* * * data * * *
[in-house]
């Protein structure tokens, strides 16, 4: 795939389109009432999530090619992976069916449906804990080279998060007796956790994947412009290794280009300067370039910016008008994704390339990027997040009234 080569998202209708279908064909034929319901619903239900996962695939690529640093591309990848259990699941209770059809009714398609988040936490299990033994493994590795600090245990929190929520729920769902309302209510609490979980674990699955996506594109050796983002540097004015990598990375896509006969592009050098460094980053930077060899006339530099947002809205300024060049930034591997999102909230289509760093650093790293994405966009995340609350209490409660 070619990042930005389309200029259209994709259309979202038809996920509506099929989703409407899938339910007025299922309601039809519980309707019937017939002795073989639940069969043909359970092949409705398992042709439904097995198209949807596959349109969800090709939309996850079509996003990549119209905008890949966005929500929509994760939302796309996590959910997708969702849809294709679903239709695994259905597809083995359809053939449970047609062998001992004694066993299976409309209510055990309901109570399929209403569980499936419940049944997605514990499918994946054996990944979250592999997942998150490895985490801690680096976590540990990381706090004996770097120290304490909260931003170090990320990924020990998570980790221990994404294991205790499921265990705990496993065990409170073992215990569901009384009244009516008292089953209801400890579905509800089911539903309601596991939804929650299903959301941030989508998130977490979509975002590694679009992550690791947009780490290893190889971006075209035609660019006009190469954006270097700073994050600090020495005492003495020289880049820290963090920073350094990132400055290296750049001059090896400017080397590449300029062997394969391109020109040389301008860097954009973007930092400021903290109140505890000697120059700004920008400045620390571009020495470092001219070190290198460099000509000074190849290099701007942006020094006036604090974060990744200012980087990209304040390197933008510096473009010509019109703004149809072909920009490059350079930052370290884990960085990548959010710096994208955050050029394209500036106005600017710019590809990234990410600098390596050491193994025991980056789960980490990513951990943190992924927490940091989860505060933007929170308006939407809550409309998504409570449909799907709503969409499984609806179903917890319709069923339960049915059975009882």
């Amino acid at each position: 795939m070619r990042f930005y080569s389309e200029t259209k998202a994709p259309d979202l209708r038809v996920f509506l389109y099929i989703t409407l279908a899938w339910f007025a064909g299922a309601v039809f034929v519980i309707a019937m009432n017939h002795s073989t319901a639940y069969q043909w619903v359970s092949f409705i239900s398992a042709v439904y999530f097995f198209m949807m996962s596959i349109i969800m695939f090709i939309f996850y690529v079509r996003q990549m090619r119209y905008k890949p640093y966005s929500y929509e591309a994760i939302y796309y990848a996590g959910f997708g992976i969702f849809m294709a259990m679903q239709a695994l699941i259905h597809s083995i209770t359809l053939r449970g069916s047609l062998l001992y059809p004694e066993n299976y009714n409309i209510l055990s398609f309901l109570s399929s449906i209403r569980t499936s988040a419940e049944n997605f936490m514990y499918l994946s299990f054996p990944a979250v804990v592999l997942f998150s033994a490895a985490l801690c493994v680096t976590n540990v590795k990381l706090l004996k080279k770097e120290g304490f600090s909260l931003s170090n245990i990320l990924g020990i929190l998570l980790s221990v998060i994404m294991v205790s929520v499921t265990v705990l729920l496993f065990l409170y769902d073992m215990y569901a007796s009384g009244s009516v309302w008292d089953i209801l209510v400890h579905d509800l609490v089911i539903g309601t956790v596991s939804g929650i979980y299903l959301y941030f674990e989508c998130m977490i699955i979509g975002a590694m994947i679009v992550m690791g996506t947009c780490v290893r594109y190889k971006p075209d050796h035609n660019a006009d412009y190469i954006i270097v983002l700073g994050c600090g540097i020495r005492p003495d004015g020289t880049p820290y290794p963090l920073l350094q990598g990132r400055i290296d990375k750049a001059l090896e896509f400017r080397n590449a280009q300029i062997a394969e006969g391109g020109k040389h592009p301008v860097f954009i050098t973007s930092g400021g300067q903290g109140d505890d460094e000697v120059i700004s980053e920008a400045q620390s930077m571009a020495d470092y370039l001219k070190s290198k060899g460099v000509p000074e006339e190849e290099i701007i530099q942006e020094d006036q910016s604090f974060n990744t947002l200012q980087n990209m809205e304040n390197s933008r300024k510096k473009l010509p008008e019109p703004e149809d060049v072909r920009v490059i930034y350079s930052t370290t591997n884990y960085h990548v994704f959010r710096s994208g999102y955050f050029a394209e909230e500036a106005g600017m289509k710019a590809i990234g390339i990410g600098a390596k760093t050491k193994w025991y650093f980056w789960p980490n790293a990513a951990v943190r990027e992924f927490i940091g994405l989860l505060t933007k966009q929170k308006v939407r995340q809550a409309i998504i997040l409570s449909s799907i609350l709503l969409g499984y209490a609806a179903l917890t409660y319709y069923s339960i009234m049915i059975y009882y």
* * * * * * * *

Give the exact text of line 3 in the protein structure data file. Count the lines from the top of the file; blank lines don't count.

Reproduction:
């Amino acid at each position: 795939m070619r990042f930005y080569s389309e200029t259209k998202a994709p259309d979202l209708r038809v996920f509506l389109y099929i989703t409407l279908a899938w339910f007025a064909g299922a309601v039809f034929v519980i309707a019937m009432n017939h002795s073989t319901a639940y069969q043909w619903v359970s092949f409705i239900s398992a042709v439904y999530f097995f198209m949807m996962s596959i349109i969800m695939f090709i939309f996850y690529v079509r996003q990549m090619r119209y905008k890949p640093y966005s929500y929509e591309a994760i939302y796309y990848a996590g959910f997708g992976i969702f849809m294709a259990m679903q239709a695994l699941i259905h597809s083995i209770t359809l053939r449970g069916s047609l062998l001992y059809p004694e066993n299976y009714n409309i209510l055990s398609f309901l109570s399929s449906i209403r569980t499936s988040a419940e049944n997605f936490m514990y499918l994946s299990f054996p990944a979250v804990v592999l997942f998150s033994a490895a985490l801690c493994v680096t976590n540990v590795k990381l706090l004996k080279k770097e120290g304490f600090s909260l931003s170090n245990i990320l990924g020990i929190l998570l980790s221990v998060i994404m294991v205790s929520v499921t265990v705990l729920l496993f065990l409170y769902d073992m215990y569901a007796s009384g009244s009516v309302w008292d089953i209801l209510v400890h579905d509800l609490v089911i539903g309601t956790v596991s939804g929650i979980y299903l959301y941030f674990e989508c998130m977490i699955i979509g975002a590694m994947i679009v992550m690791g996506t947009c780490v290893r594109y190889k971006p075209d050796h035609n660019a006009d412009y190469i954006i270097v983002l700073g994050c600090g540097i020495r005492p003495d004015g020289t880049p820290y290794p963090l920073l350094q990598g990132r400055i290296d990375k750049a001059l090896e896509f400017r080397n590449a280009q300029i062997a394969e006969g391109g020109k040389h592009p301008v860097f954009i050098t973007s930092g400021g300067q903290g109140d505890d460094e000697v120059i700004s980053e920008a400045q620390s930077m571009a020495d470092y370039l001219k070190s290198k060899g460099v000509p000074e006339e190849e290099i701007i530099q942006e020094d006036q910016s604090f974060n990744t947002l200012q980087n990209m809205e304040n390197s933008r300024k510096k473009l010509p008008e019109p703004e149809d060049v072909r920009v490059i930034y350079s930052t370290t591997n884990y960085h990548v994704f959010r710096s994208g999102y955050f050029a394209e909230e500036a106005g600017m289509k710019a590809i990234g390339i990410g600098a390596k760093t050491k193994w025991y650093f980056w789960p980490n790293a990513a951990v943190r990027e992924f927490i940091g994405l989860l505060t933007k966009q929170k308006v939407r995340q809550a409309i998504i997040l409570s449909s799907i609350l709503l969409g499984y209490a609806a179903l917890t409660y319709y069923s339960i009234m049915i059975y009882y």